Beyond the Band-Aid
As Donald Berwick begins his tenure as CMS administrator, finding a cure for the festering sore that is the Medicare reimbursement system for physicians should be a top priority.
In June, Congress slapped yet another Band-Aid (the 10th since 2003) on the problem by averting for six months a planned 21% reduction in physician fees. This issue continues to be a significant challenge for the provider community. A great number of doctors are contemplating not serving Medicare patients in the near future—potentially an issue in communities such as Akron, Ohio, with large numbers of residents who are 65 and older.
The essential flaw in the reimbursement system is the fee-for-service model. Medicare reimburses physicians at a set rate for each service. Though limiting the reimbursement for each service, Medicare places no limit on the number of services provided—and few controls on quality of care. As a result, Medicare often pays for ineffective and redundant treatments, leading to patients not receiving optimal care and possibly being readmitted to the hospital within 30 days.
At Summa Health System, we support Medicare’s efforts to change the way physicians are paid. Instead of being paid per procedure, healthcare providers should be paid based on the quality of care provided and rewarded with a bonus for improvements in patient health.
Another step toward an improved reimbursement system would be to reduce fragmentation and redundancy of services by appointing a primary-care provider as the coordinator of care for each patient, with responsibility for making sure that the patient receives the right care at the right time.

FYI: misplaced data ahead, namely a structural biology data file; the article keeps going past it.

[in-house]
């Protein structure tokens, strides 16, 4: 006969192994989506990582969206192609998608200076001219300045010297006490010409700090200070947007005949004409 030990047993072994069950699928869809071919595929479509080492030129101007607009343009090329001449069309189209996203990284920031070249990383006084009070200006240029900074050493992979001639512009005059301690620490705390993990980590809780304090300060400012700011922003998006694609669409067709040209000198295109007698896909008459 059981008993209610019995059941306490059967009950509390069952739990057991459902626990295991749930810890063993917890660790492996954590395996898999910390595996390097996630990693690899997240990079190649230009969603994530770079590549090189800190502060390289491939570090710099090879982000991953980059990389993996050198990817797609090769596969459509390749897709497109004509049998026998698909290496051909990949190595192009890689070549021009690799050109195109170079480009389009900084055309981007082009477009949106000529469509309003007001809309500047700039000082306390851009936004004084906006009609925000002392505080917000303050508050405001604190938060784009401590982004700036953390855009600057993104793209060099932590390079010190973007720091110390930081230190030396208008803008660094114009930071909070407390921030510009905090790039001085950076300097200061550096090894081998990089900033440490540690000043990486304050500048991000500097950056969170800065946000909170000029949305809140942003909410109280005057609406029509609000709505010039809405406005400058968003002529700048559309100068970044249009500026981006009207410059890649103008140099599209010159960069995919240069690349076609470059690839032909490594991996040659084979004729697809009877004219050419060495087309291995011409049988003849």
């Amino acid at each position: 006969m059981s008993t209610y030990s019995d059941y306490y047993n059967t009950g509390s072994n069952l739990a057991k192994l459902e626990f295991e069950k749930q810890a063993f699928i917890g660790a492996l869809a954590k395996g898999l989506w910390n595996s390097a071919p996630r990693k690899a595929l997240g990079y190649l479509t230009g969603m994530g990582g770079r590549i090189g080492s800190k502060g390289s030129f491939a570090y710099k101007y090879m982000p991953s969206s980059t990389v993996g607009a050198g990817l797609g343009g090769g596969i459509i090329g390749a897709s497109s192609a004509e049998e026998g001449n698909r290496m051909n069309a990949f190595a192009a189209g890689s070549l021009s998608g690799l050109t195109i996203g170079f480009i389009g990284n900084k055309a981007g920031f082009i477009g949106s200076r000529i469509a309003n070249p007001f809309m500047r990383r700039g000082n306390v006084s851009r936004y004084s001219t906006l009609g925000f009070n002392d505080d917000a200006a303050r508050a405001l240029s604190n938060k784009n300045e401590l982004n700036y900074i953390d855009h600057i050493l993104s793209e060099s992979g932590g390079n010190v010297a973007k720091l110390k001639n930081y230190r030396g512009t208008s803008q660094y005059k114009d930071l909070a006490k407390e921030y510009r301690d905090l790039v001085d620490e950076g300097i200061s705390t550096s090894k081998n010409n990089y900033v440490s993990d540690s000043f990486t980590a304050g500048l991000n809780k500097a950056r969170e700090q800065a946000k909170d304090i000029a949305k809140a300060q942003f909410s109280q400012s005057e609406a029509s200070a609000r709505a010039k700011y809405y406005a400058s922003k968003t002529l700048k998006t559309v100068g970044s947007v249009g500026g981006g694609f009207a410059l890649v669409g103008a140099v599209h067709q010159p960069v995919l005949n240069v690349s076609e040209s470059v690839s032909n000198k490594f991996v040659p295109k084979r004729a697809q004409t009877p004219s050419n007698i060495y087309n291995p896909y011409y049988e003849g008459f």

Summa, with its hospital, health plan and physician components, has been voluntarily moving toward an accountable culture that provides the right care at the right time for years. We are evaluating our business model to ensure we will be able to provide better services and support to patients as changes in provider reimbursement unfold in the months ahead.
We are eager to work with Dr. Berwick and his staff and our peers across the country to develop a sustainable cure for physician reimbursement—one that delivers real savings while improving health outcomes for our patients. Unless we act quickly, the lame-duck Congress will just slap another Band-Aid on the Medicare physician reimbursement issue in November.
T. Clifford Deveny System vice president of physician alignment President of Summa Physicians Summa Health System